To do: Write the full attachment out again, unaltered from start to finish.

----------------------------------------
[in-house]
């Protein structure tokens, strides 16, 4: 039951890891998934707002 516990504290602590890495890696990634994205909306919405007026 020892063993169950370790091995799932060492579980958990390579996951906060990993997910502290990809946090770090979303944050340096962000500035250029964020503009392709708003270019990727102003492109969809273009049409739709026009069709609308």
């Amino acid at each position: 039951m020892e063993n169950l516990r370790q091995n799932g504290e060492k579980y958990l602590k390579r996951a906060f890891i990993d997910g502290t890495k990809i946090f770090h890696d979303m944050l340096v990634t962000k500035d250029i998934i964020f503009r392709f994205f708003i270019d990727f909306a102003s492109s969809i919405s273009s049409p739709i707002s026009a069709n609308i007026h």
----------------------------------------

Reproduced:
[in-house]
């Protein structure tokens, strides 16, 4: 039951890891998934707002 516990504290602590890495890696990634994205909306919405007026 020892063993169950370790091995799932060492579980958990390579996951906060990993997910502290990809946090770090979303944050340096962000500035250029964020503009392709708003270019990727102003492109969809273009049409739709026009069709609308």
């Amino acid at each position: 039951m020892e063993n169950l516990r370790q091995n799932g504290e060492k579980y958990l602590k390579r996951a906060f890891i990993d997910g502290t890495k990809i946090f770090h890696d979303m944050l340096v990634t962000k500035d250029i998934i964020f503009r392709f994205f708003i270019d990727f909306a102003s492109s969809i919405s273009s049409p739709i707002s026009a069709n609308i007026h």